If you’re looking to become an HGV driver, and are maybe even at the beginning of pursuing your first licence, then you will need to take a hazard perception test (or two). It’s the gateway to your official training – the bit you have to do before you can get behind the wheel. But while it might sound dull, it’s one of the most important parts of learning to drive a HGV. Being able to identify hazards and act to avoid them is arguably your most vital skill, so it’s not surprising that you need to demonstrate it. So today we wanted to talk a bit about what the hazard perception test is, and how it all works.
A hazard perception test basically does what it says on the tin – it’s a test to see if you can perceive hazards on the road properly. You will normally take one of these when you do your original drivers licence test, and you will need to do one again to pass your HGV licence. For HGV drivers, the hazard perception test makes up the second part of a two-part exam. To pass, you will need to score at least 67 points.
The exam itself is a bit more involved than your standard driving test version. For the HGV exam you will need to watch 19 videos on a computer screen. In 18 of those videos, there is one developing hazard that you will need to identify as quickly as possible. And in one of the videos, there are two developing hazards – and you won’t be told which video it is. Just to make sure you’re paying attention!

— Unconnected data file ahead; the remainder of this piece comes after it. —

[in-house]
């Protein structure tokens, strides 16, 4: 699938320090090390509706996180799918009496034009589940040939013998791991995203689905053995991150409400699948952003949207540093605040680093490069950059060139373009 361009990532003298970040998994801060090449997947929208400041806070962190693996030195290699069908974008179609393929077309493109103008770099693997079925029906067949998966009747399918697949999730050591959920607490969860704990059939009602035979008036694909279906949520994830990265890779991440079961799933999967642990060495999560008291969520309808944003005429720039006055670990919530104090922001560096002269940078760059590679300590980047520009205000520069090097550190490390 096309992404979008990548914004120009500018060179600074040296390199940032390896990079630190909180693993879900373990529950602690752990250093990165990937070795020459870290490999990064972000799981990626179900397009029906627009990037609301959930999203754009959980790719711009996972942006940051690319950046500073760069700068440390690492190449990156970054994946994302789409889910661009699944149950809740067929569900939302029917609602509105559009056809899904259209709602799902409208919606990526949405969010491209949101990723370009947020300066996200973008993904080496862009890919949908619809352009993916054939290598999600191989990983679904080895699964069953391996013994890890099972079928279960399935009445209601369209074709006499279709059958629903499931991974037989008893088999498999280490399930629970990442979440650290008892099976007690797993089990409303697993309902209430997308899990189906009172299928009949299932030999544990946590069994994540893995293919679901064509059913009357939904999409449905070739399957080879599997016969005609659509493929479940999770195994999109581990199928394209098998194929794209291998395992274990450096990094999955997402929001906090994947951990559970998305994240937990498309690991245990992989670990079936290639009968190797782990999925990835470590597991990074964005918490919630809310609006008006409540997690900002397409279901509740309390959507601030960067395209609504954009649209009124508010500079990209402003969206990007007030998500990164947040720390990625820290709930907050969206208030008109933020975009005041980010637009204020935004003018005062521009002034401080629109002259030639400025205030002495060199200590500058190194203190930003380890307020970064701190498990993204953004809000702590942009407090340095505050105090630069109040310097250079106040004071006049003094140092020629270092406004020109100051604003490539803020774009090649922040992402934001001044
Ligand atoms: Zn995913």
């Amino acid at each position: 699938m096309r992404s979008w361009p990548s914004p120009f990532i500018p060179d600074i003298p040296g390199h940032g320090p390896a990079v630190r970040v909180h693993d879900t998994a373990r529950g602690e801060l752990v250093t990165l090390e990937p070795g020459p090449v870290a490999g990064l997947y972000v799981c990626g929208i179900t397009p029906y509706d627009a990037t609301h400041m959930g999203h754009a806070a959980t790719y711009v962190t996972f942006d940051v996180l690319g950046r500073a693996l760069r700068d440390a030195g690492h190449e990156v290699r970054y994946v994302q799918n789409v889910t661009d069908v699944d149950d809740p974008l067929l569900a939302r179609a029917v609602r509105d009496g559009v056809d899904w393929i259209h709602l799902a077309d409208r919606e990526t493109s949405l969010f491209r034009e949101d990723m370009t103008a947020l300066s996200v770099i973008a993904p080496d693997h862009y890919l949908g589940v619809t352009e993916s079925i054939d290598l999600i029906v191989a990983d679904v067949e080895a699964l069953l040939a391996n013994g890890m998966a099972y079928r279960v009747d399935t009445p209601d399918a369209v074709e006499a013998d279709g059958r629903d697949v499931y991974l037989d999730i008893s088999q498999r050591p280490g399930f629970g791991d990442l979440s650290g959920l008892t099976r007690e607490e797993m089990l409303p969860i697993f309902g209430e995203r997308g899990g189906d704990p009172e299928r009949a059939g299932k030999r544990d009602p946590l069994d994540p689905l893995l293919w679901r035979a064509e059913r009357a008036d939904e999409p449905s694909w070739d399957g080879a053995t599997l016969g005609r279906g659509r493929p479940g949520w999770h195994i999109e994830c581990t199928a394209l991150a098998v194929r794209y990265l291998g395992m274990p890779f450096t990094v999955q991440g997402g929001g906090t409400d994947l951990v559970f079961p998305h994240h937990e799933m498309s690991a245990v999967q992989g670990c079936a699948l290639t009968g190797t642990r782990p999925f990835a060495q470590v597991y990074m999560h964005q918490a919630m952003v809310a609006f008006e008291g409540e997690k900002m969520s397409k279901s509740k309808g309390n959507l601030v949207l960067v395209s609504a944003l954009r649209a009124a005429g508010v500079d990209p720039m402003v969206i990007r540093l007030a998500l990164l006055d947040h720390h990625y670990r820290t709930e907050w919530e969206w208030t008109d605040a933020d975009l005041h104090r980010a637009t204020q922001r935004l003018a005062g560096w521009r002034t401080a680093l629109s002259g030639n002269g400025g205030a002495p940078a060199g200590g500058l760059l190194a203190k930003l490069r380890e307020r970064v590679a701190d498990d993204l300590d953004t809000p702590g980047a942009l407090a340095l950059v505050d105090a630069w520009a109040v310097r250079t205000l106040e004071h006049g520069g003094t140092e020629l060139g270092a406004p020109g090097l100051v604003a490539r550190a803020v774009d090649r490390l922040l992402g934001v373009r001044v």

Learning what a developing hazard is and how to identify it is a crucial part of the HGV hazard perception test. While you probably do it automatically when you’re driving, it can be difficult to identify it when in a test situation, so it’s worth reading up on. The DVLA defines a developing hazard as ‘something that would cause you to take action, like changing speed or direction’. So, for example;
In the real world, you would automatically spot and adjust to these things almost without thinking. But in a hazard perception test, you need to watch the footage and click the mouse if you spot something that could be an issue. The good news is you won’t be penalised if you click for something that isn’t actually a hazard – but you will be penalised if you click constantly in the hope of hitting a hazard, so don’t do that either!
The hazard perception part of your HGV licence test comes in the theory section, so it’s one of the things you will do first. You can opt to do it at the same time as your theory test (which involves multiple choice questions), or you can do it separately at another time. You have plenty of time to revise for it though, since your provisional licence can take a few weeks to come through, and without that you can’t do any practical driving practice.
Learning to drive a HGV can be an incredibly rewarding experience, and as the current crisis is showing, it is a pretty recession-proof career move. There will always be a need for delivery drivers, so if you’re looking for a new career, you couldn’t do better. To find out more, just get in touch with the team to chat with one of our trainers, from the comfort of your own home of course.
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